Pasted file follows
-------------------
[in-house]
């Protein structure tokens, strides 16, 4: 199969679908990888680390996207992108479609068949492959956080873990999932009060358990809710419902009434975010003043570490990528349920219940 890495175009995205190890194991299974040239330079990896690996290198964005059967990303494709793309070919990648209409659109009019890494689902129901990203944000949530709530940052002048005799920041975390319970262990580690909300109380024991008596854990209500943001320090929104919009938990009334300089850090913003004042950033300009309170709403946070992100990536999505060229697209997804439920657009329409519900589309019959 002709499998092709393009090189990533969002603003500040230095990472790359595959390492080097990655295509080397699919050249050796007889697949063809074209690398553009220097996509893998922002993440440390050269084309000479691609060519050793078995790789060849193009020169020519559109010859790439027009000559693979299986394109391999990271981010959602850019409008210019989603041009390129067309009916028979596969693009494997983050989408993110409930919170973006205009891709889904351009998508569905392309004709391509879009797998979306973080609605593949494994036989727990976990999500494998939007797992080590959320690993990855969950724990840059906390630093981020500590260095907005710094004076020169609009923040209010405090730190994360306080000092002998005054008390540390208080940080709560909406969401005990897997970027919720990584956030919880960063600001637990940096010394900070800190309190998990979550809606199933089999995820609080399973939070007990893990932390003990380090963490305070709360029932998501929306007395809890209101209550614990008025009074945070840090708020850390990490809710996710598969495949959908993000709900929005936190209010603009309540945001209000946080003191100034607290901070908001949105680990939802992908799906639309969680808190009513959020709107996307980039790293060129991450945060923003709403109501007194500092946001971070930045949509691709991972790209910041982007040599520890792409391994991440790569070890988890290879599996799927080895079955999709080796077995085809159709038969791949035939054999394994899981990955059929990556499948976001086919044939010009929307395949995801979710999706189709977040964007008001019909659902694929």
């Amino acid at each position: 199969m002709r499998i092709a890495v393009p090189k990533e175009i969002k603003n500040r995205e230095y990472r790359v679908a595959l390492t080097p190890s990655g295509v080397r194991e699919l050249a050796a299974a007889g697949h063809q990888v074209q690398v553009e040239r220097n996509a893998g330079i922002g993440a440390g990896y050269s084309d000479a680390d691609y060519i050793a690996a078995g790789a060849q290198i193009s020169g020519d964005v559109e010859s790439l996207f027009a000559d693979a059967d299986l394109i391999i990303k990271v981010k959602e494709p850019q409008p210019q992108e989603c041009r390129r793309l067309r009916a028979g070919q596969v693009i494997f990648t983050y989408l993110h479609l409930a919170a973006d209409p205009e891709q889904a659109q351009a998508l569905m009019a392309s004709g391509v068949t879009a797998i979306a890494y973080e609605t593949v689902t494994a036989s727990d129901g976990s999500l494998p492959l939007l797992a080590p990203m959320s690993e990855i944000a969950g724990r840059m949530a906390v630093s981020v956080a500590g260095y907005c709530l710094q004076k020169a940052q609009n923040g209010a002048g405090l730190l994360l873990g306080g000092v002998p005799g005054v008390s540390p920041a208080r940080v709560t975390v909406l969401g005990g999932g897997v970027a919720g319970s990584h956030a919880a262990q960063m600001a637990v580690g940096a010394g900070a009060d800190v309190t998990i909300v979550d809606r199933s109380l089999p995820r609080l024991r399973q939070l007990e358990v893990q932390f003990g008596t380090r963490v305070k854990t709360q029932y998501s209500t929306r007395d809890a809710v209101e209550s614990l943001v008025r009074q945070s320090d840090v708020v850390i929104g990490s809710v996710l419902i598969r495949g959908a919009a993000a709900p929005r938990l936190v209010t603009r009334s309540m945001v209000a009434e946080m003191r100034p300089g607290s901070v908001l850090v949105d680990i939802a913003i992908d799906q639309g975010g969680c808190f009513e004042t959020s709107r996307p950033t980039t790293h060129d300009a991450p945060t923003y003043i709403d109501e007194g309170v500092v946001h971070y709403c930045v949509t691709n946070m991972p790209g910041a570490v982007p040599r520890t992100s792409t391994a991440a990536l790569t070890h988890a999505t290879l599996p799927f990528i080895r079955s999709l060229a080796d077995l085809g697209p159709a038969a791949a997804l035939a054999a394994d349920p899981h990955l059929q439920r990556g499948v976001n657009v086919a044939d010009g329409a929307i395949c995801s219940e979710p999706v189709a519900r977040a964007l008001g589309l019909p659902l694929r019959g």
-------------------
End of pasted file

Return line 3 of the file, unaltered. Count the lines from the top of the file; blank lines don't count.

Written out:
């Amino acid at each position: 199969m002709r499998i092709a890495v393009p090189k990533e175009i969002k603003n500040r995205e230095y990472r790359v679908a595959l390492t080097p190890s990655g295509v080397r194991e699919l050249a050796a299974a007889g697949h063809q990888v074209q690398v553009e040239r220097n996509a893998g330079i922002g993440a440390g990896y050269s084309d000479a680390d691609y060519i050793a690996a078995g790789a060849q290198i193009s020169g020519d964005v559109e010859s790439l996207f027009a000559d693979a059967d299986l394109i391999i990303k990271v981010k959602e494709p850019q409008p210019q992108e989603c041009r390129r793309l067309r009916a028979g070919q596969v693009i494997f990648t983050y989408l993110h479609l409930a919170a973006d209409p205009e891709q889904a659109q351009a998508l569905m009019a392309s004709g391509v068949t879009a797998i979306a890494y973080e609605t593949v689902t494994a036989s727990d129901g976990s999500l494998p492959l939007l797992a080590p990203m959320s690993e990855i944000a969950g724990r840059m949530a906390v630093s981020v956080a500590g260095y907005c709530l710094q004076k020169a940052q609009n923040g209010a002048g405090l730190l994360l873990g306080g000092v002998p005799g005054v008390s540390p920041a208080r940080v709560t975390v909406l969401g005990g999932g897997v970027a919720g319970s990584h956030a919880a262990q960063m600001a637990v580690g940096a010394g900070a009060d800190v309190t998990i909300v979550d809606r199933s109380l089999p995820r609080l024991r399973q939070l007990e358990v893990q932390f003990g008596t380090r963490v305070k854990t709360q029932y998501s209500t929306r007395d809890a809710v209101e209550s614990l943001v008025r009074q945070s320090d840090v708020v850390i929104g990490s809710v996710l419902i598969r495949g959908a919009a993000a709900p929005r938990l936190v209010t603009r009334s309540m945001v209000a009434e946080m003191r100034p300089g607290s901070v908001l850090v949105d680990i939802a913003i992908d799906q639309g975010g969680c808190f009513e004042t959020s709107r996307p950033t980039t790293h060129d300009a991450p945060t923003y003043i709403d109501e007194g309170v500092v946001h971070y709403c930045v949509t691709n946070m991972p790209g910041a570490v982007p040599r520890t992100s792409t391994a991440a990536l790569t070890h988890a999505t290879l599996p799927f990528i080895r079955s999709l060229a080796d077995l085809g697209p159709a038969a791949a997804l035939a054999a394994d349920p899981h990955l059929q439920r990556g499948v976001n657009v086919a044939d010009g329409a929307i395949c995801s219940e979710p999706v189709a519900r977040a964007l008001g589309l019909p659902l694929r019959g």